Plastic Beverage Containers

Single-use plastic beverage containers are being used to sell an increasing variety of drinks from bottled water and juices to sports drinks, and other non-carbonated beverages. Of these, the bottled water segment has gained considerable market share in the last decade. This explosion in the consumption of bottled water has contributed significantly to the growth of single-use, disposable, polyethylene terephthalate (PET) plastic bottles and bulk containers made of polycarbonate. However, even as their light weight, shatter resistance and portability have made plastic a popular choice for beverage containers, the environmental consequences have been far reaching. 

bottle under tire

Plastic bottles are made of fossil fuels which require millions of years to form. Americans use around 50 billion single-serve plastic water bottles a year. A recycling rate of around 29% for PET beverage bottles means that the vast majority of the bottles end up in landfills, and billions of new plastic bottles are manufactured from virgin materials every year to meet the demand. Recycled plastic can be more toxic than virgin material[1] and should not be used in food contact applications, so recycled content for bottles (such as rPET) is not the solution. The plastic waste generated as a result of our throw-away society is permanent.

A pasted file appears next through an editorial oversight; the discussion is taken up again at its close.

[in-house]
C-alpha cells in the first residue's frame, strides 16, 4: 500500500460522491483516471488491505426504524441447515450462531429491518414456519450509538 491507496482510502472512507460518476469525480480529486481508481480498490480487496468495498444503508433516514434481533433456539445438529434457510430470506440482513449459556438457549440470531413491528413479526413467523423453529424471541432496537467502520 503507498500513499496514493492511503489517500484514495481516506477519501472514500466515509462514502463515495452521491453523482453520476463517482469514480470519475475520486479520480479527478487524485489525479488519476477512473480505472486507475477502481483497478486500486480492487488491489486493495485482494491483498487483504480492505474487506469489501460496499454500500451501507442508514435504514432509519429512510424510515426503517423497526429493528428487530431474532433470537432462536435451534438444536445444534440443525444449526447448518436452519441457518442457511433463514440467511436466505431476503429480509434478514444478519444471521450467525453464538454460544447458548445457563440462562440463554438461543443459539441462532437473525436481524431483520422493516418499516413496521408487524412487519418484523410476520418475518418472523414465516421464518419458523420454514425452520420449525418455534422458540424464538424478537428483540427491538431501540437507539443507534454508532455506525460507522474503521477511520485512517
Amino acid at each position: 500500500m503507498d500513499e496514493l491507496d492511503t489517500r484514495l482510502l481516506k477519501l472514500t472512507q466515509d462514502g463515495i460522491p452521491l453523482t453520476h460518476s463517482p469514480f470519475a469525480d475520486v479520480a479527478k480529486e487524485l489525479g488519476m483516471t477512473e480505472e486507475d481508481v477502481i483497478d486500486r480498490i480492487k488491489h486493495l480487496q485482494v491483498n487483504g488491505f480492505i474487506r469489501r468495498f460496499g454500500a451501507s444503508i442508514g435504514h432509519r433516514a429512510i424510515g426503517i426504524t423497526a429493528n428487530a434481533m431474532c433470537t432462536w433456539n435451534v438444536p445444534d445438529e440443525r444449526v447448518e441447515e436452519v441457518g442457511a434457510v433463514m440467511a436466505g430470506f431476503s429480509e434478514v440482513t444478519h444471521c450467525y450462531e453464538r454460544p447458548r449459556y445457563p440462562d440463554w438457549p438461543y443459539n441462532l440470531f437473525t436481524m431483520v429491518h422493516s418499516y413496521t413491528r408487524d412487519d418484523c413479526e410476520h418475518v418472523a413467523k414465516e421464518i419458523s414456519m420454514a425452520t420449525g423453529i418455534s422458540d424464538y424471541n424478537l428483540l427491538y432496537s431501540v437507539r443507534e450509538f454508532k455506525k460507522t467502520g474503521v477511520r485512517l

Bottled water impacts our environment, wallet, and health

  • Plastic is a source of litter on land and in our waterways, and poses a risk to our wildlife and marine life.  It does not biodegrade and remains in our environment for 1000 years.

  • The carbon footprint of bottled water is 11-31 times greater than that of tap water.

  • Most bottled water is in reality packaged tap water that goes through a proprietary, multi-stage, energy-intensive process. However, bottled water costs as much as 2000 times more per gallon than tap water.